4. Longevity. Is your home restful for you, your roommates, or your family? After spending yourself in local ministry, is your home a place where you’re actually able to recharge? If your house is the biggest cause of stress you have, you likely need to move. Some of our colleagues have moved into communities with 24-hour electricity and have experienced a major decrease in their stress levels now that they don’t have to juggle various fragile electricity systems. Many of us have also lived in homes without adequate natural light, and have learned to prioritize this as a practical way to fight discouragement. My family has moved into an old stone house, but one with green trees and lots of dirt and easy access to the bazaar. Why? Because green and dirt and walking the bazaar are life-giving for us. And it all adds up when it comes to longevity – the ability for workers to actually stay on the field.
  5. Team. Are you close enough to your teammates to be able to function as a healthy team, with regular rhythms of meeting, eating, and working together? One of the costs of our current house is that it is a 30 minute drive from our teammates. But for our first two years on the field, we were neighbors with one set of teammates and lived just up the hill from others. This easy access was crucial in those early days. Sometimes we can prioritize strategy over team and community, and only later realize the deficit that’s been building.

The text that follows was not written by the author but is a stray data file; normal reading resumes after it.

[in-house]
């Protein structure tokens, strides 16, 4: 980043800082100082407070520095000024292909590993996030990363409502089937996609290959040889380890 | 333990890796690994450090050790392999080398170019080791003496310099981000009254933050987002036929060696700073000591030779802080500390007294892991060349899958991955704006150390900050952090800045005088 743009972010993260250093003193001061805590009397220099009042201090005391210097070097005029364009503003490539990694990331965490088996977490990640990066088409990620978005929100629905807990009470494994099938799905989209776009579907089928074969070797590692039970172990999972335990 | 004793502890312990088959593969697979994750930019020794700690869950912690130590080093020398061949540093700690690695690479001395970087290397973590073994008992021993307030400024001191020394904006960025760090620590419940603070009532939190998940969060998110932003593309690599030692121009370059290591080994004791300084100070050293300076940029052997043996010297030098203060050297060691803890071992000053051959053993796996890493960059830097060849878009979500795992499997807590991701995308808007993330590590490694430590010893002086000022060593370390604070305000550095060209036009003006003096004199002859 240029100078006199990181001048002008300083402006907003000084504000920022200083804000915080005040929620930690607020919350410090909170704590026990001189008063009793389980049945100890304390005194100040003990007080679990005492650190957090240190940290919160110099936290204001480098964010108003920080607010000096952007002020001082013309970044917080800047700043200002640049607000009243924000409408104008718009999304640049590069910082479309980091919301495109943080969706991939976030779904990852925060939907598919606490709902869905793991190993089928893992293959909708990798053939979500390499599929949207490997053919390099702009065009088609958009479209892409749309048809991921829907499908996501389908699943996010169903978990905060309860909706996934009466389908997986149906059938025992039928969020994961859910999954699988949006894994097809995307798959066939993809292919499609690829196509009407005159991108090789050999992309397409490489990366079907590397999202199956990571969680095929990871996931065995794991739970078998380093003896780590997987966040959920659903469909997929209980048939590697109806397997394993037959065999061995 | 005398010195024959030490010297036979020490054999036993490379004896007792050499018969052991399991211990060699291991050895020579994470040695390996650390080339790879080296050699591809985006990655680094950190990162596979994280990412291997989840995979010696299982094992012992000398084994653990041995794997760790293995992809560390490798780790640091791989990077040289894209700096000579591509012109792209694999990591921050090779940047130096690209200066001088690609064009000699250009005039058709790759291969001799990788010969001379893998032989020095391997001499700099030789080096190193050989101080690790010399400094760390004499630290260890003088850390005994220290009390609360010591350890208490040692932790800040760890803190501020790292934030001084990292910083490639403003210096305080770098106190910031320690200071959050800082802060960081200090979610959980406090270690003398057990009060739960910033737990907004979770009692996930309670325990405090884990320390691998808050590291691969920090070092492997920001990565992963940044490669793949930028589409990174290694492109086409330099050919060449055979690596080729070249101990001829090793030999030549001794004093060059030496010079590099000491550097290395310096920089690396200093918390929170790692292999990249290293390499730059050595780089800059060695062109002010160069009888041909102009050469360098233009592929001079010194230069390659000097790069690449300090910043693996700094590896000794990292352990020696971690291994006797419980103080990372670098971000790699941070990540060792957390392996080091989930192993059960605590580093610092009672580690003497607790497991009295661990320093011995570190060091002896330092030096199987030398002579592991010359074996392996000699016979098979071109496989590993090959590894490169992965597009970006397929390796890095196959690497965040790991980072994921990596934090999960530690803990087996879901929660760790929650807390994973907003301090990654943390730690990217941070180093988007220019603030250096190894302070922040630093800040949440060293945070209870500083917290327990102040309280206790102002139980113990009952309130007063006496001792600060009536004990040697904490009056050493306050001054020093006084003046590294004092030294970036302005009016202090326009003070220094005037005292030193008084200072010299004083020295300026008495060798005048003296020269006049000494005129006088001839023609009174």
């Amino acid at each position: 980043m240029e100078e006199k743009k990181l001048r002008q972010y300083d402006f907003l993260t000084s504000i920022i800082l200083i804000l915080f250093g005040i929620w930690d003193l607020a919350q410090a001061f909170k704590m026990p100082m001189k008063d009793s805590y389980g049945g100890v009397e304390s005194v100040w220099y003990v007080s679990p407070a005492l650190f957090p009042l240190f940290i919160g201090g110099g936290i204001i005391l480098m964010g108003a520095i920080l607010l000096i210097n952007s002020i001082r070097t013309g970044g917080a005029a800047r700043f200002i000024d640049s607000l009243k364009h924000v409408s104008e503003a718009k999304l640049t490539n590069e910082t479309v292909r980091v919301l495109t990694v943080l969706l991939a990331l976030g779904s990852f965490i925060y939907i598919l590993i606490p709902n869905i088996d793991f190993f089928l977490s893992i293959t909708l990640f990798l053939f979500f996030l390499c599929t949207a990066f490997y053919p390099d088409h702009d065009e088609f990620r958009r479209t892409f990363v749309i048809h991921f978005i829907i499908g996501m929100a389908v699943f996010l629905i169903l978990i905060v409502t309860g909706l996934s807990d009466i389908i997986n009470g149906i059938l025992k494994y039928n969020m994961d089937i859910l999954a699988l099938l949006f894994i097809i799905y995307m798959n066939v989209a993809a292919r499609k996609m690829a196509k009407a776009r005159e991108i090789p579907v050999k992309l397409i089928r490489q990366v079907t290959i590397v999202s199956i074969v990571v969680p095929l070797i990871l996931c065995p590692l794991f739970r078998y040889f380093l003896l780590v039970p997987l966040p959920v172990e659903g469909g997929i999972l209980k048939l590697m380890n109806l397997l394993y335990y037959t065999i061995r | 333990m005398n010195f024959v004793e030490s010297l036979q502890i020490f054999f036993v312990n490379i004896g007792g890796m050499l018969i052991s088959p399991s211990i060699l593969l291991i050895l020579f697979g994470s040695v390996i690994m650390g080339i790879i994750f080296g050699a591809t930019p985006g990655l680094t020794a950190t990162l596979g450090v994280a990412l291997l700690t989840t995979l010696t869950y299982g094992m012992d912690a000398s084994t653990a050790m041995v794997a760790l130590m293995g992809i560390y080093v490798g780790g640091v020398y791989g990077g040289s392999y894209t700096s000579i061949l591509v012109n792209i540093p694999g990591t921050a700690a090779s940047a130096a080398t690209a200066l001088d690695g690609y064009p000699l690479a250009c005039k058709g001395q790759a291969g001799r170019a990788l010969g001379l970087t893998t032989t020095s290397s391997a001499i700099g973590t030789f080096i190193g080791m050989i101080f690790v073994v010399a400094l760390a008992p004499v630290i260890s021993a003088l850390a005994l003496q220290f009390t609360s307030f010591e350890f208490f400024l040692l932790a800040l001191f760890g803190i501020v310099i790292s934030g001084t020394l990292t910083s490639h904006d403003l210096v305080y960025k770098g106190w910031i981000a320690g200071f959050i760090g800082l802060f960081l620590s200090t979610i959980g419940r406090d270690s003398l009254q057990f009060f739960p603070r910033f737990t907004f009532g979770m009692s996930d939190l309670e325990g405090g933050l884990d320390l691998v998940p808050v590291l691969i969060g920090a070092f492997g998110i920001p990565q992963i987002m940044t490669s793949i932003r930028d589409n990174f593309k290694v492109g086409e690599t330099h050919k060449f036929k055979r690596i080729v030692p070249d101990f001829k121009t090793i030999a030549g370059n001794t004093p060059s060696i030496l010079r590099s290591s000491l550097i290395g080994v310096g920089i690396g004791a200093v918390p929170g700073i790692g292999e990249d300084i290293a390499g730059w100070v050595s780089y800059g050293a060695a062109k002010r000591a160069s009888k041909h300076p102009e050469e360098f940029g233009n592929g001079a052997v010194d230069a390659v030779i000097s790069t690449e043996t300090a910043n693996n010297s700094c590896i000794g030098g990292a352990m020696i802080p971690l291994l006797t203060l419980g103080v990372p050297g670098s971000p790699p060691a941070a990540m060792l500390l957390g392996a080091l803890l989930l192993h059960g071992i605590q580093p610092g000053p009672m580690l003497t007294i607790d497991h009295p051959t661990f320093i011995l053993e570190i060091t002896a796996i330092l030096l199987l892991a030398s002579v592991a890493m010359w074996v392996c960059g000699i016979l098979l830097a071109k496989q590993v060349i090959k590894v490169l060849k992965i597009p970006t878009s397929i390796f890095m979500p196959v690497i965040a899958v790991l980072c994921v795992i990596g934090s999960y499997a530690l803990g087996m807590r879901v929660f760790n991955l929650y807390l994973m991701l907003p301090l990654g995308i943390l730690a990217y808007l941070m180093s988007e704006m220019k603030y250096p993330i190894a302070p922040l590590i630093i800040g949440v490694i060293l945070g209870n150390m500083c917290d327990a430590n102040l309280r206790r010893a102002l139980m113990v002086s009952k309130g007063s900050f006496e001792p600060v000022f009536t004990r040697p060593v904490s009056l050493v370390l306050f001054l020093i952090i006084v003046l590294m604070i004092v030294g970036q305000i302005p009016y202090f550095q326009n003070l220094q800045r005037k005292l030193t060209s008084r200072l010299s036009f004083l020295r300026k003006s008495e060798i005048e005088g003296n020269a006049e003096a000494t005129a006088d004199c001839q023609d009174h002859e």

6. Life Stage. Are you married with small children? Apartment living might not be the best choice, unless you can find a place on the ground floor. You probably don’t want to tell your kids to hush all the time. Are you living in a Muslim context but have teenage daughters? A house in a conservative neighborhood could end up severely limiting your girls’ freedom and end up leading to bitterness. Health problems can also mean needing to live somewhere newer with better utilities. Singles may also not be permitted to live in some neighborhoods because of honor/shame or safety issues. Access to schooling can also be one of the most important factors here.
  7. Beauty. This has been a growing category for me personally. In the past, beauty would not have registered as an important aspect of which house to live in. But we are creators by nature and even in this unstable age we are called to plant gardens in Babylon as it were. Once again, everything adds up when it comes to longevity. Access to beauty at home, or the potential to create beauty by moving into a fixer-upper – these things could actually make the difference in whether or not that internal stress cauldron boils over or not. My mom used to garden in Melanesia. For years I never understood what the point was. Now I am starting to get it. Our lives are supposed to be little previews of the new heavens and the new earth. Splashes of beauty in or around our physical domiciles contribute to that overall foretaste that we hope to give our local friends. In one sense, investing in the beauty of our homes on the mission field doesn’t feel like a very “pilgrim” thing to do. But we are not merely utilitarian beings, laser-focused on the spiritual while ignoring the physical creation around us. We were gardeners in the beginning. We will one day be part of an eternal garden city. Therefore, as “pilgrim gardeners” we are not foolish to hint at these realities in the here and now, even as we admit that these good previews might be here today and gone tomorrow.